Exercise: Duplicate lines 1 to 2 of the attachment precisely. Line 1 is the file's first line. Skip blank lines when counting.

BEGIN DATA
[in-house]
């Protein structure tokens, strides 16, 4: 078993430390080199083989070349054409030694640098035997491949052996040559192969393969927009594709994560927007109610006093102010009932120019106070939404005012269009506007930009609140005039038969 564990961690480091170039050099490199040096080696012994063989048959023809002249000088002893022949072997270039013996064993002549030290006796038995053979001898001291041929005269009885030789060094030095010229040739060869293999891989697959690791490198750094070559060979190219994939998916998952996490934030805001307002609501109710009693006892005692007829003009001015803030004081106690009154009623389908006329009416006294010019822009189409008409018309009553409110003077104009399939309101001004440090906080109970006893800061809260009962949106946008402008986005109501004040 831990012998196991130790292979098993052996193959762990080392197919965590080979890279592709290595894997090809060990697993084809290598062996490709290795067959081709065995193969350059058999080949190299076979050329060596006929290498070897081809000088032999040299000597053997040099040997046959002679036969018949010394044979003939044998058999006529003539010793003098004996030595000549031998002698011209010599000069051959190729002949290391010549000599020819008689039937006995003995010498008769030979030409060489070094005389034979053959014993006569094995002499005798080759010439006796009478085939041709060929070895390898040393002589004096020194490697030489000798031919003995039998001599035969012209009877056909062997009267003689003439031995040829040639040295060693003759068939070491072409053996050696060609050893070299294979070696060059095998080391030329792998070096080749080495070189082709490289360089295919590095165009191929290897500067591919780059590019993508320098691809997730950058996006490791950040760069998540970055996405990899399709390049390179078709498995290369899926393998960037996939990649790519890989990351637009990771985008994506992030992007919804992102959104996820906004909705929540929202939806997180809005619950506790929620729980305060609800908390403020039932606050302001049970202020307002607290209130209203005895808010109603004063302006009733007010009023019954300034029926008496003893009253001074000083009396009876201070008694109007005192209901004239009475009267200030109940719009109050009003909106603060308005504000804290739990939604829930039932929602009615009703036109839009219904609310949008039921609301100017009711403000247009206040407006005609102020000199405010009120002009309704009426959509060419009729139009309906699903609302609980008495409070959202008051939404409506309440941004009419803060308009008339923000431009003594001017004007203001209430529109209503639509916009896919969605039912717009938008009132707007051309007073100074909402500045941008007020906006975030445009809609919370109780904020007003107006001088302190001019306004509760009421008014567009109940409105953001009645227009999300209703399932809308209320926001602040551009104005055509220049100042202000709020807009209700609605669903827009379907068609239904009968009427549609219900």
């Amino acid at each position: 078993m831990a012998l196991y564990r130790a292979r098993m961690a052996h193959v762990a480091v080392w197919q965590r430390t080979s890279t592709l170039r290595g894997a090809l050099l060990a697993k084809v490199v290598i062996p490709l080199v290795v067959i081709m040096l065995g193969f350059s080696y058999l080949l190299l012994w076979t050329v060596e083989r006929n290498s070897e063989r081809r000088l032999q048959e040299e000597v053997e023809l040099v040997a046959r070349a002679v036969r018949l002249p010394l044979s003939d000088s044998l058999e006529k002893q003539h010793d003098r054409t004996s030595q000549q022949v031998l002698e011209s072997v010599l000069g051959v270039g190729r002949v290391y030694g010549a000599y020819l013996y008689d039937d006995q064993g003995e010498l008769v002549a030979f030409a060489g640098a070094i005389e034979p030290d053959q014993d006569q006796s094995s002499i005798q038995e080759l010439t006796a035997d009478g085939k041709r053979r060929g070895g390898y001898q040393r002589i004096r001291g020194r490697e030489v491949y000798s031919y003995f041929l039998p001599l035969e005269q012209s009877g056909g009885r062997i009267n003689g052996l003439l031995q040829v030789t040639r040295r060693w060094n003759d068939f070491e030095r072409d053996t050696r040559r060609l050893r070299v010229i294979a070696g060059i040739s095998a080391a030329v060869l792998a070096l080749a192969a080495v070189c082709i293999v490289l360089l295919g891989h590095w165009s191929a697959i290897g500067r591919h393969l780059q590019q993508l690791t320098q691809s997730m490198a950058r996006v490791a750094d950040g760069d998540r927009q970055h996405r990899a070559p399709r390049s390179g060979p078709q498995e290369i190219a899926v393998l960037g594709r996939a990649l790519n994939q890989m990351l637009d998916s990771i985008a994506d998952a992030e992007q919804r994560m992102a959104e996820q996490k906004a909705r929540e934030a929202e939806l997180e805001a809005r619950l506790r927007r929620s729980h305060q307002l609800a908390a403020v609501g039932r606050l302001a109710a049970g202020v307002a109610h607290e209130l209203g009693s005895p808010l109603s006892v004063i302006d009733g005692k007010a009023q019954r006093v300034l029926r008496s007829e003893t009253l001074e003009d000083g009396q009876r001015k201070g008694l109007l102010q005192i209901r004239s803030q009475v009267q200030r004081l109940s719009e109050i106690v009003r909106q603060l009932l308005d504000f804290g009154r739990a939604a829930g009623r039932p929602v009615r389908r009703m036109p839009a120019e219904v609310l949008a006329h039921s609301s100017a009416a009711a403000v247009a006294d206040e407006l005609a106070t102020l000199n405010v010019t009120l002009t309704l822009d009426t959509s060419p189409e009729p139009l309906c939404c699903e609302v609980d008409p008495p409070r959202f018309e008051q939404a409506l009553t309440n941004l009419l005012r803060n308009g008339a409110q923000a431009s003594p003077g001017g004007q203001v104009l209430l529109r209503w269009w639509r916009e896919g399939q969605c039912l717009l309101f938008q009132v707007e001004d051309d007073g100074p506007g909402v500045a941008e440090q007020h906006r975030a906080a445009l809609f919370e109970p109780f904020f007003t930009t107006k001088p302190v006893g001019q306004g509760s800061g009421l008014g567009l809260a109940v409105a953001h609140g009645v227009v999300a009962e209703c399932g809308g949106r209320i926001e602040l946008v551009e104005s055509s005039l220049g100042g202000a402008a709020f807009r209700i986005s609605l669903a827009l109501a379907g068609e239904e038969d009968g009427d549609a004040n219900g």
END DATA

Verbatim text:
[in-house]
């Protein structure tokens, strides 16, 4: 078993430390080199083989070349054409030694640098035997491949052996040559192969393969927009594709994560927007109610006093102010009932120019106070939404005012269009506007930009609140005039038969 564990961690480091170039050099490199040096080696012994063989048959023809002249000088002893022949072997270039013996064993002549030290006796038995053979001898001291041929005269009885030789060094030095010229040739060869293999891989697959690791490198750094070559060979190219994939998916998952996490934030805001307002609501109710009693006892005692007829003009001015803030004081106690009154009623389908006329009416006294010019822009189409008409018309009553409110003077104009399939309101001004440090906080109970006893800061809260009962949106946008402008986005109501004040 831990012998196991130790292979098993052996193959762990080392197919965590080979890279592709290595894997090809060990697993084809290598062996490709290795067959081709065995193969350059058999080949190299076979050329060596006929290498070897081809000088032999040299000597053997040099040997046959002679036969018949010394044979003939044998058999006529003539010793003098004996030595000549031998002698011209010599000069051959190729002949290391010549000599020819008689039937006995003995010498008769030979030409060489070094005389034979053959014993006569094995002499005798080759010439006796009478085939041709060929070895390898040393002589004096020194490697030489000798031919003995039998001599035969012209009877056909062997009267003689003439031995040829040639040295060693003759068939070491072409053996050696060609050893070299294979070696060059095998080391030329792998070096080749080495070189082709490289360089295919590095165009191929290897500067591919780059590019993508320098691809997730950058996006490791950040760069998540970055996405990899399709390049390179078709498995290369899926393998960037996939990649790519890989990351637009990771985008994506992030992007919804992102959104996820906004909705929540929202939806997180809005619950506790929620729980305060609800908390403020039932606050302001049970202020307002607290209130209203005895808010109603004063302006009733007010009023019954300034029926008496003893009253001074000083009396009876201070008694109007005192209901004239009475009267200030109940719009109050009003909106603060308005504000804290739990939604829930039932929602009615009703036109839009219904609310949008039921609301100017009711403000247009206040407006005609102020000199405010009120002009309704009426959509060419009729139009309906699903609302609980008495409070959202008051939404409506309440941004009419803060308009008339923000431009003594001017004007203001209430529109209503639509916009896919969605039912717009938008009132707007051309007073100074909402500045941008007020906006975030445009809609919370109780904020007003107006001088302190001019306004509760009421008014567009109940409105953001009645227009999300209703399932809308209320926001602040551009104005055509220049100042202000709020807009209700609605669903827009379907068609239904009968009427549609219900």